Hello, Old Friend

By

Jack Bushell

Chapter 1

The Boy on the Cross

The sun shone brilliantly in the midmorning sky. Aang was lazily lounged over Appa's tail while Sokka frolicked with his fishing pole a few feet away on the riverside. Toph, though not sleeping, was still laying on the ground, not wanting to get up and Katara, who had been down the local village market, was making her way up the side of the grassy knoll, carrying a basket full of food. She quietly, almost somberly, placed the container beside the campfire and sat on the dirty ground, staring dully into the flames, as if hypnotized.

"Yay! Finally some decent food!" Exclaimed Toph as she finally raised to face the day.

"Food?"

Aang hopped from atop Appa to sit with Katara.

"Did somebody say food!?" Sokka excitedly ran from the river, his tongue dragging on the ground.

"Is there an echo here?" Toph laughed. "What'd you get us, Katara? Katara?"

But the girl was not answering her blind friend, she only stared still into the fire.

"Hey," Aang shook her shoulder gently, "what's wrong, Katara?"

"I'm…I'm a little disturbed right now."

She looked at her friends and seemed to awaken from her somber mood.

"There's a guy there…in that village…and he's…he's…" She seemed at a loss for words.

"What?" Sokka prodded her.

"Well, he's bound to a big thing in the village square. They're torturing him."

"What?" they all cried in unison.

"Is he a criminal? What are the people doing to him? Did you talk to anyone?"

"Well, I did, actually." Her words were slow and deliberate. "I felt so horrible for him, hanging there all bloodied and beaten and people were spitting on him and throwing rocks and stuff at him. It was awful! I spoke to a village elder and he told me the man is a thief and knew the punishment for his crimes. He told me that their laws are cruel so as to snuff out crime altogether."

"What the heck did he steal to warrant that kind of treatment?" Toph, too looked upset.

Sokka, though, seemed unimpressed. "Well, a thief is a thief. It may sound a bit rough but it is the town's law."

"Aang," Katara pleaded, "I think we should do something."

"I kind of feel like Sokka does," He seemed to be deep in thought as he stared into her eyes, "but torture is extreme."

"Aang," she took his hand. "he's just a boy."

In no time at all, the small group of friends were entering the village square, all thoughts of food far gone from their minds.

"Oh no…"

Aang looked in horror at the sight in the middle of the square. Two long tree trunks had been buried in the middle to form a massive x. The noontime sun beat down upon it in full force, slow cooking the already badly sunburned figure upon it. A boy, no older than himself, was hanging from the makeshift cross. His hands, nailed to the upper trunks, were black as were his feet, which had been likewise nailed to the lower trunks. It was obvious to Aang that the lad had been repeatedly beaten terribly as there were fresh wounds on top of old ones. Even the young man's hair had been bleached by the sun. How long had this boy been hanging here? Was he even still alive? By the looks on the other's faces, they felt the same as Aang did: sickened.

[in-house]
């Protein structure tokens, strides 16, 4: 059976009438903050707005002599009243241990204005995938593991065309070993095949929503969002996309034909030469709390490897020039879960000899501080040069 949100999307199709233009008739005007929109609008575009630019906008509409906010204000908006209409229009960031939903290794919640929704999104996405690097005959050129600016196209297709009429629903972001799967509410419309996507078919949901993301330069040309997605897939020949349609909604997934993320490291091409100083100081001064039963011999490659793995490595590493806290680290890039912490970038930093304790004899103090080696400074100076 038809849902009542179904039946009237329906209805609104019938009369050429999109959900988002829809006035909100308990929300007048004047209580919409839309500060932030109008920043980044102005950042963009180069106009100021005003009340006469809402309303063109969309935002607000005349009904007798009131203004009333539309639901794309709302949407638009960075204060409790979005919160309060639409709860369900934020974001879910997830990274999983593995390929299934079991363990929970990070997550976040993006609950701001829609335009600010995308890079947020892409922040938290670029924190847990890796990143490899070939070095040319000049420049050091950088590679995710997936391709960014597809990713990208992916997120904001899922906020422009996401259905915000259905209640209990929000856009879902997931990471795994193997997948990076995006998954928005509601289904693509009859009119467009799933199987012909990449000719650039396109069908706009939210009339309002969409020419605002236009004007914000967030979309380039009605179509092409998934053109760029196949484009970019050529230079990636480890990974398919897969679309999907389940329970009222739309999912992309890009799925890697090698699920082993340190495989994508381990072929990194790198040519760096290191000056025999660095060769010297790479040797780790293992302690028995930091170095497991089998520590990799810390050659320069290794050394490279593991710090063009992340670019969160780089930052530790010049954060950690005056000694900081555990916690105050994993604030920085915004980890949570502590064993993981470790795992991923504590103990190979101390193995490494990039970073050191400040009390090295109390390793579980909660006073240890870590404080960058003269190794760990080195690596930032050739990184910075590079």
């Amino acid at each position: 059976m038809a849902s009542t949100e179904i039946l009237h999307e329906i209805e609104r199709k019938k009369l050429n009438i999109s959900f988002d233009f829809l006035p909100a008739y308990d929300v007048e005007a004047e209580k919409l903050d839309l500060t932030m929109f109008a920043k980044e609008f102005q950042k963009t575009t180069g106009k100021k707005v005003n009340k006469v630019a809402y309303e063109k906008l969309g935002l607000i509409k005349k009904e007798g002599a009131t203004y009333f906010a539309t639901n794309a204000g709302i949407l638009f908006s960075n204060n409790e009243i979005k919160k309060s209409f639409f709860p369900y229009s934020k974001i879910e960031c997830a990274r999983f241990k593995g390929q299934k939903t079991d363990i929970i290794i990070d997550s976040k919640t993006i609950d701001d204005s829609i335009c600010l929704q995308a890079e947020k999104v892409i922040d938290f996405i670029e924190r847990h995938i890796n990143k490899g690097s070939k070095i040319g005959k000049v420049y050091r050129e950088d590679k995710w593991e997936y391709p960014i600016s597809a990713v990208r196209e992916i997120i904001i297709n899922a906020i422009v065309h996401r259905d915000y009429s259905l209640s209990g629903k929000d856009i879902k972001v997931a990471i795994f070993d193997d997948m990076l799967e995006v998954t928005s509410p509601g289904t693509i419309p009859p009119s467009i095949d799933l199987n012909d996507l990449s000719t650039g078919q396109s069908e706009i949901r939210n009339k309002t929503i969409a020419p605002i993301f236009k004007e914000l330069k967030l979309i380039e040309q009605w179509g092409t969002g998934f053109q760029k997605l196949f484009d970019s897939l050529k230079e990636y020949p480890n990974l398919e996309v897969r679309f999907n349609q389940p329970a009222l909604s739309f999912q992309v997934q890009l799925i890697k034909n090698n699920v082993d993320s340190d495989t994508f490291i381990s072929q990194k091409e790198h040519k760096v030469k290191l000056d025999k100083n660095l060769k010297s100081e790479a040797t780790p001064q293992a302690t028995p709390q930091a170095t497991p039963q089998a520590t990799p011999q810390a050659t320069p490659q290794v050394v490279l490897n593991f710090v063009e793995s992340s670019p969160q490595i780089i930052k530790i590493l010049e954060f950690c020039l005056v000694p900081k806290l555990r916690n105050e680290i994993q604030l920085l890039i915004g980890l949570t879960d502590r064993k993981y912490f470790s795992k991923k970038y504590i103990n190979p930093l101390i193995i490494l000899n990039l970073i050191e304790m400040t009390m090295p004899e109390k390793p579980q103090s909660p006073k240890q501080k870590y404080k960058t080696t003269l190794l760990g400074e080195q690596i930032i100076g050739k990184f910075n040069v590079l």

The village elder took notice of the kids and he gasped as he approached, bowing low before Aang.

"It is my humblest pleasure to have our village blessed with the presence of the Avatar."

"What's going on here?" Aang demanded of the old man.

Slightly taken aback, the old man looked at each of their faces, to the boy on the cross, and then back to Aang.

"That man was caught stealing a loaf of bread a few weeks ago. This is his punishment. It is our law."

"A loaf of bread?"

Katara, enraged, turned on the man.

"This boy has been hung here to die for a loaf of bread?"

"Young lady, it is our law and our laws are absolute. This is why this village is crime free. And we will not let him die. He will learn his lesson and be set free."

"He probably only stole it because he was starving!" she screamed at him, tears streaming down her face. "By now he's probably praying for death!"

"Probably." The old man smiled. "And once I hear it from his lips he will be set free."

"This is not morally right!" Katara screamed back.

A small crowd of people had gathered to watch the argument.

"But it is our law…"

"And absolute we get it."

Sokka held Katara so she could not attack the village elder.

"If I, as the Avatar, requested you set him free now…"

"I'm sorry, Avatar Aang, but though I respect you…"

"Shen Fo…"

An elder woman stepped next to the old man.

"This is the Avatar, he is the savior of this world."

The crowd that had amassed seemed to agree in unison at this woman's words.

"If the Avatar wants the filthy criminal let him take the scourge away from our village."

The village elder surveyed the crowd and then Aang once more.

"So be it."

With a wave of his hand, a few men fell upon the cross and shortly the unconscious boy plummeted into a heap on the ground.

Without words, Aang and Sokka carried the boy out of the village, followed by Toph and then Katara, who was openly weeping because she saw that the village people had tied to his left wrist the stolen loaf of bread.